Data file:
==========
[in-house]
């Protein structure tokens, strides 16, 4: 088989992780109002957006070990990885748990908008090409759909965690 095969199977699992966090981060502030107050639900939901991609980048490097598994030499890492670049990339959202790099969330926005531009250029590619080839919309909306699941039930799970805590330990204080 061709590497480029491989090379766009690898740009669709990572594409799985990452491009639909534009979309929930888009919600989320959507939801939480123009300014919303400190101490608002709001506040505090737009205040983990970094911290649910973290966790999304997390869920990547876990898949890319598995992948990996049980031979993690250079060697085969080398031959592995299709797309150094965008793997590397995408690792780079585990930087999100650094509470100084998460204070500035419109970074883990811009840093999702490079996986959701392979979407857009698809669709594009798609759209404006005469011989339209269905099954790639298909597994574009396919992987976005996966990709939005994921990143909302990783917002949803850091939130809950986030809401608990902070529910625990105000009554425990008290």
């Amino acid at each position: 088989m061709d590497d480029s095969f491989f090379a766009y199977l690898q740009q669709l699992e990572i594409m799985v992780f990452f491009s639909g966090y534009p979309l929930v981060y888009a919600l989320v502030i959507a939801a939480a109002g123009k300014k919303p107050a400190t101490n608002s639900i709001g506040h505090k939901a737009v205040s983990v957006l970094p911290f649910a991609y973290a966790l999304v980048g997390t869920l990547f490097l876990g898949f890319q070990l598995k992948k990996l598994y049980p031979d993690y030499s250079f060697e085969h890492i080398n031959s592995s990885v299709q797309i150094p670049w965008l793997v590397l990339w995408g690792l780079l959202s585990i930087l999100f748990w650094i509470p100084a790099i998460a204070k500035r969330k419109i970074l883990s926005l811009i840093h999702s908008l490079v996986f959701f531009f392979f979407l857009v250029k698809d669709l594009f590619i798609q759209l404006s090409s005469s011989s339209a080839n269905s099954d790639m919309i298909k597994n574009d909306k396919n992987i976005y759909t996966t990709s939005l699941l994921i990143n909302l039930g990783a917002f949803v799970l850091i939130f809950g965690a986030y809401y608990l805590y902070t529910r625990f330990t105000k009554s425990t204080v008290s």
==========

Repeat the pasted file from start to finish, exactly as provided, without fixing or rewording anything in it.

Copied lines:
[in-house]
């Protein structure tokens, strides 16, 4: 088989992780109002957006070990990885748990908008090409759909965690 095969199977699992966090981060502030107050639900939901991609980048490097598994030499890492670049990339959202790099969330926005531009250029590619080839919309909306699941039930799970805590330990204080 061709590497480029491989090379766009690898740009669709990572594409799985990452491009639909534009979309929930888009919600989320959507939801939480123009300014919303400190101490608002709001506040505090737009205040983990970094911290649910973290966790999304997390869920990547876990898949890319598995992948990996049980031979993690250079060697085969080398031959592995299709797309150094965008793997590397995408690792780079585990930087999100650094509470100084998460204070500035419109970074883990811009840093999702490079996986959701392979979407857009698809669709594009798609759209404006005469011989339209269905099954790639298909597994574009396919992987976005996966990709939005994921990143909302990783917002949803850091939130809950986030809401608990902070529910625990105000009554425990008290």
């Amino acid at each position: 088989m061709d590497d480029s095969f491989f090379a766009y199977l690898q740009q669709l699992e990572i594409m799985v992780f990452f491009s639909g966090y534009p979309l929930v981060y888009a919600l989320v502030i959507a939801a939480a109002g123009k300014k919303p107050a400190t101490n608002s639900i709001g506040h505090k939901a737009v205040s983990v957006l970094p911290f649910a991609y973290a966790l999304v980048g997390t869920l990547f490097l876990g898949f890319q070990l598995k992948k990996l598994y049980p031979d993690y030499s250079f060697e085969h890492i080398n031959s592995s990885v299709q797309i150094p670049w965008l793997v590397l990339w995408g690792l780079l959202s585990i930087l999100f748990w650094i509470p100084a790099i998460a204070k500035r969330k419109i970074l883990s926005l811009i840093h999702s908008l490079v996986f959701f531009f392979f979407l857009v250029k698809d669709l594009f590619i798609q759209l404006s090409s005469s011989s339209a080839n269905s099954d790639m919309i298909k597994n574009d909306k396919n992987i976005y759909t996966t990709s939005l699941l994921i990143n909302l039930g990783a917002f949803v799970l850091i939130f809950g965690a986030y809401y608990l805590y902070t529910r625990f330990t105000k009554s425990t204080v008290s």